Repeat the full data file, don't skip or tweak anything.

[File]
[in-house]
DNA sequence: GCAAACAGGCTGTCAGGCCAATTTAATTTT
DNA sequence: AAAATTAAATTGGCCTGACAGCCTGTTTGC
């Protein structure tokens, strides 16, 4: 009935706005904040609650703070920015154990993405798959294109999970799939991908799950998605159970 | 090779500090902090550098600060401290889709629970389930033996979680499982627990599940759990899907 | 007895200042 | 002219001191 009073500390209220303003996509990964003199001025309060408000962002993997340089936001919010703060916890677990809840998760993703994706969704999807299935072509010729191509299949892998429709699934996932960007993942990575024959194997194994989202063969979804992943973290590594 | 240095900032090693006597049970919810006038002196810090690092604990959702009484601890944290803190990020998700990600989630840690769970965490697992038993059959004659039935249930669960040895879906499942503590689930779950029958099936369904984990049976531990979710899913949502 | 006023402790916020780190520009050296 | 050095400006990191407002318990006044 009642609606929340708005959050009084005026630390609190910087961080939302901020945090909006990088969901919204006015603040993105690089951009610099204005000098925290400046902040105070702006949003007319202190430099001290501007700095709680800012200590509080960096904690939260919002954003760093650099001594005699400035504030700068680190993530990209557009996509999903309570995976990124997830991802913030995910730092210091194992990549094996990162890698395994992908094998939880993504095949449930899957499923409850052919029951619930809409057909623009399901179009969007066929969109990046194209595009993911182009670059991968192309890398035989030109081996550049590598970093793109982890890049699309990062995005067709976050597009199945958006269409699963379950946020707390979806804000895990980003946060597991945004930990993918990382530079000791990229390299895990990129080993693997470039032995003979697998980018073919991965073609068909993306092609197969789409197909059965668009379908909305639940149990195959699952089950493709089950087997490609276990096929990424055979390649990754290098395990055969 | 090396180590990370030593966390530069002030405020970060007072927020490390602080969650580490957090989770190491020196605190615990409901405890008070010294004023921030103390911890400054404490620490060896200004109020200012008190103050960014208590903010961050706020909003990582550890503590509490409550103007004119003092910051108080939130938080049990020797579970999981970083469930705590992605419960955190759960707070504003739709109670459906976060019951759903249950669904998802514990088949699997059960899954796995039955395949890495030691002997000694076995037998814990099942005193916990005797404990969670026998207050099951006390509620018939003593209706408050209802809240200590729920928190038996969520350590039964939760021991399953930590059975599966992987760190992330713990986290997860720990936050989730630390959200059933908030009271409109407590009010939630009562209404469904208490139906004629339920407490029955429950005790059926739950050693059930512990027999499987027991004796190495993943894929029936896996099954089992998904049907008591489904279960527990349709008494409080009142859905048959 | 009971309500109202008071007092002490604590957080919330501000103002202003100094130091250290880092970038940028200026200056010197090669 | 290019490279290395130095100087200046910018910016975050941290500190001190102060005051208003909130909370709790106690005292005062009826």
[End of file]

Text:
[in-house]
DNA sequence: GCAAACAGGCTGTCAGGCCAATTTAATTTT
DNA sequence: AAAATTAAATTGGCCTGACAGCCTGTTTGC
């Protein structure tokens, strides 16, 4: 009935706005904040609650703070920015154990993405798959294109999970799939991908799950998605159970 | 090779500090902090550098600060401290889709629970389930033996979680499982627990599940759990899907 | 007895200042 | 002219001191 009073500390209220303003996509990964003199001025309060408000962002993997340089936001919010703060916890677990809840998760993703994706969704999807299935072509010729191509299949892998429709699934996932960007993942990575024959194997194994989202063969979804992943973290590594 | 240095900032090693006597049970919810006038002196810090690092604990959702009484601890944290803190990020998700990600989630840690769970965490697992038993059959004659039935249930669960040895879906499942503590689930779950029958099936369904984990049976531990979710899913949502 | 006023402790916020780190520009050296 | 050095400006990191407002318990006044 009642609606929340708005959050009084005026630390609190910087961080939302901020945090909006990088969901919204006015603040993105690089951009610099204005000098925290400046902040105070702006949003007319202190430099001290501007700095709680800012200590509080960096904690939260919002954003760093650099001594005699400035504030700068680190993530990209557009996509999903309570995976990124997830991802913030995910730092210091194992990549094996990162890698395994992908094998939880993504095949449930899957499923409850052919029951619930809409057909623009399901179009969007066929969109990046194209595009993911182009670059991968192309890398035989030109081996550049590598970093793109982890890049699309990062995005067709976050597009199945958006269409699963379950946020707390979806804000895990980003946060597991945004930990993918990382530079000791990229390299895990990129080993693997470039032995003979697998980018073919991965073609068909993306092609197969789409197909059965668009379908909305639940149990195959699952089950493709089950087997490609276990096929990424055979390649990754290098395990055969 | 090396180590990370030593966390530069002030405020970060007072927020490390602080969650580490957090989770190491020196605190615990409901405890008070010294004023921030103390911890400054404490620490060896200004109020200012008190103050960014208590903010961050706020909003990582550890503590509490409550103007004119003092910051108080939130938080049990020797579970999981970083469930705590992605419960955190759960707070504003739709109670459906976060019951759903249950669904998802514990088949699997059960899954796995039955395949890495030691002997000694076995037998814990099942005193916990005797404990969670026998207050099951006390509620018939003593209706408050209802809240200590729920928190038996969520350590039964939760021991399953930590059975599966992987760190992330713990986290997860720990936050989730630390959200059933908030009271409109407590009010939630009562209404469904208490139906004629339920407490029955429950005790059926739950050693059930512990027999499987027991004796190495993943894929029936896996099954089992998904049907008591489904279960527990349709008494409080009142859905048959 | 009971309500109202008071007092002490604590957080919330501000103002202003100094130091250290880092970038940028200026200056010197090669 | 290019490279290395130095100087200046910018910016975050941290500190001190102060005051208003909130909370709790106690005292005062009826």